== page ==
Thursday, June 4, 2009

DSLR Sensor Cleaning

I just updated my two year old post on sensor cleaning with my latest process changes. The biggest change is how I scrub the sensor with swabs and links to the equipment that I use to do it.

Arctic Butterfly Sl 700

Sensor Brushes

Type 1 Sensor Swab

Type 2 Sensor Swab

Type 3 Sensor Swab

Eclipse Cleaning Solution


The photo above is from my backpacking trip last October in Sequoia National Park. This photo was taken just after a very large storm at twilight from Crabtree Meadows. Just to the left of that mountain in the center and barely visible is Mt. Whitney. The storm came on suddenly and left a lot of people stranded on Whitney. The next morning we heard and saw a dozen or more helicopters rescuing hikers. Many of them were day hikers that weren't prepared.

Monday, May 18, 2009

Field Guide 101: Landscapes

Mono Lake, California

Copyright © 2009 Chris Bensen. All rights reserved.

One of the most common questions I get and see around the internet is, "what's the most desirable focal length for landscape photography?" If I'm at a show I point out some of my photographs and the focal length that I used showing them that I use all focal lengths and that I tend to use the extremes. I want to get a new perspective to the scene giving the viewer something unique to look at. This does two things, it sets my photography apart from other photographers and it might just give someone a reason to look at my pictures.

Just remember to emphasize what is important about the landscape.

The photo above is stitched from 12 photos at 35mm taken from a very interesting vantage point of Mono Lake in the late fall.

Tuesday, May 12, 2009

Bird Butt

One of the first things as a beginning wildlife photographer you have to learn is how to avoid getting what I call "Bird Butt". Every animal has it and it is difficult to not get it. Animals move away from the photographer, that is their natural instinct. I'd do the same if I were in their position. There are a few things you can do to reduce the amount of "Bird Butt" moments you capture.

Anticipate. When I first started getting into wildlife photography I traveled to Yellowstone and I ran into a photographer who gave me a tip, "anticipate the animal, learn how they graze, then set yourself up for a great shot that might happen. That way if you get it you will have gotten a great shot and not a dozen mediocre shots."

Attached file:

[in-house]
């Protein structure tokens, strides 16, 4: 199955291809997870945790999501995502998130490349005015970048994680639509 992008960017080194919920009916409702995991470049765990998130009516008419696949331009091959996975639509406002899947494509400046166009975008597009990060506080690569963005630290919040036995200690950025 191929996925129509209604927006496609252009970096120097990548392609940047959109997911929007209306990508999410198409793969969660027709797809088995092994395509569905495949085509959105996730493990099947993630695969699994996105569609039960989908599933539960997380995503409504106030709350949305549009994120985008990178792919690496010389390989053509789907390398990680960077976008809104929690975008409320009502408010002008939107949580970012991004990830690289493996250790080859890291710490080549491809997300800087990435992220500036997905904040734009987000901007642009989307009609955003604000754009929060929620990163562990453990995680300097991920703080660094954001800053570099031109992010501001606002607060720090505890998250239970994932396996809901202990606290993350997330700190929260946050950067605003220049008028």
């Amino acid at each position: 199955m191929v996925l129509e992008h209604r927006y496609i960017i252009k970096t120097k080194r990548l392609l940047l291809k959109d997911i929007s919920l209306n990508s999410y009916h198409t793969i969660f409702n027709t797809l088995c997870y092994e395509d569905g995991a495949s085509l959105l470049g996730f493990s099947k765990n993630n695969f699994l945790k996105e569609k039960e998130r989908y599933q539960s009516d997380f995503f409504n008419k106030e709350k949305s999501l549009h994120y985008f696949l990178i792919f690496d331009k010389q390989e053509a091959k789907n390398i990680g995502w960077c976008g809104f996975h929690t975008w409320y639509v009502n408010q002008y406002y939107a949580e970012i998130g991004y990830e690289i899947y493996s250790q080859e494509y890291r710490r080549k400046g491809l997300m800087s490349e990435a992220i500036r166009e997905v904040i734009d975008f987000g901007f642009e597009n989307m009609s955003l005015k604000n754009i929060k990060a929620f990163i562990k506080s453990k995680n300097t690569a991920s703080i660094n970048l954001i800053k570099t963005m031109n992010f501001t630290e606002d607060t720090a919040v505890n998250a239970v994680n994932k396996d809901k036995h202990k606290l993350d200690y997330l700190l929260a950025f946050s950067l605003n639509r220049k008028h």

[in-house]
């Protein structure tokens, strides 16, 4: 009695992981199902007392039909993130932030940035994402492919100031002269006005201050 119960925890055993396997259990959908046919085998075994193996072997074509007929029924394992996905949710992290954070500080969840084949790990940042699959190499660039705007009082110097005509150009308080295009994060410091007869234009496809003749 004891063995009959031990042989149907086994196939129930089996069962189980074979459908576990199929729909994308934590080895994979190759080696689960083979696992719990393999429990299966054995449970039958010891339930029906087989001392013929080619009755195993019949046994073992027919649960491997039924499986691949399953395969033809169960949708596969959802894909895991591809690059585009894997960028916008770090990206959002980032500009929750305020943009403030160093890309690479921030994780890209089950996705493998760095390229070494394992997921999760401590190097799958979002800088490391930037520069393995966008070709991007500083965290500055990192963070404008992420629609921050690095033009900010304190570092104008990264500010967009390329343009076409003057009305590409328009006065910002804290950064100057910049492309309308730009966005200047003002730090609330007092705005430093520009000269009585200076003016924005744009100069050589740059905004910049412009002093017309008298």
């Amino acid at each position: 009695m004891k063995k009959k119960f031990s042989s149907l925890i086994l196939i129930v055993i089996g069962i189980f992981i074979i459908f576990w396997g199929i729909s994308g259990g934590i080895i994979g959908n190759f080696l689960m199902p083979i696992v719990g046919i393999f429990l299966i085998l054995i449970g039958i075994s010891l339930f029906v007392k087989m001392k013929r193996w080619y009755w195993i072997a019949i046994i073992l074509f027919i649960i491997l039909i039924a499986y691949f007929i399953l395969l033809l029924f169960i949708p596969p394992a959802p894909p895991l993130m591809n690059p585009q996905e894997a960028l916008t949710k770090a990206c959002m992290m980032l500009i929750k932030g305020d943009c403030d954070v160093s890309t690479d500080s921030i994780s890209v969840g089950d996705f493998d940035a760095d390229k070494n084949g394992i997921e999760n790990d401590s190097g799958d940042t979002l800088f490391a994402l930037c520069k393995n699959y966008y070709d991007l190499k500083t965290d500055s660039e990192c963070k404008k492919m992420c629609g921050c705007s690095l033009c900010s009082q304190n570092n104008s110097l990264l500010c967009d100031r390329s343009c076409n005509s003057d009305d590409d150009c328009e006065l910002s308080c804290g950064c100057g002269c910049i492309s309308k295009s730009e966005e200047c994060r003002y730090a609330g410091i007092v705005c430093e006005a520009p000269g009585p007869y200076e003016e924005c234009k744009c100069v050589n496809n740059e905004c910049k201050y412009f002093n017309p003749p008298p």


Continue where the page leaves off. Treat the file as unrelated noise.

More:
Patience. When photographing birds they are very skittish. You need to sit in one place and wait a while. Some achieve great levels of success with blinds and other tools, I just simply get them used to me and don't make any suddent moves. Also using a long lens can help but I like to get some of the animals natural habitat.

Thursday, May 7, 2009

Shooting RAW + JPEG

I have always shot RAW for the many advantages RAW offers in image quality over JPEG. With the latest release of Aperture 2.0 I have found it very easy to work with large RAW files, but recently I started shooting RAW + JPEG for one simple reason, backup. Now this isn't a great backup mechanism, but any storage device (CD, DVD, Hard Disk or Compact Flash card can fail). This simple stupid backup mechanism should reduce the possibility of completely loosing an image if a sector or two of your Compact Flash (CF) card die. A sector is what holds the data on a storage device. See Wikipedia's defenition of sector for more information here. Dead sectors can occur at any time even with the best memory cards. It does happen less frequently with the best memory cards because only the creme of the crop makes it to be the best memory cards like the Sandisk Extreme IV. I always use the best SanDisk cards I can get, starting with the Ultra II, Extreme III and now the Extreme IV. To date my Extreme IV cards have not had any corrupt sectors but they are also my newest CF cards.

So how does shooting RAW + JPEG avoid loosing an image completely? Well at least in the event of a failure the chances of a failure happening in two sectors is less likely than it happening in one sector. Since the RAW file and the JPEG file are separate files, one sector dieing will not affect the other file.

Of course the best solution is having RAID in the camera like the Nikon D3. The Canon 1D series cameras have a similar two card design but they use a CF card and a SD card requiring the user to have two different types of memory cards in order to utilize both card slots. Lame. I really hope that Canon fixes this in the future.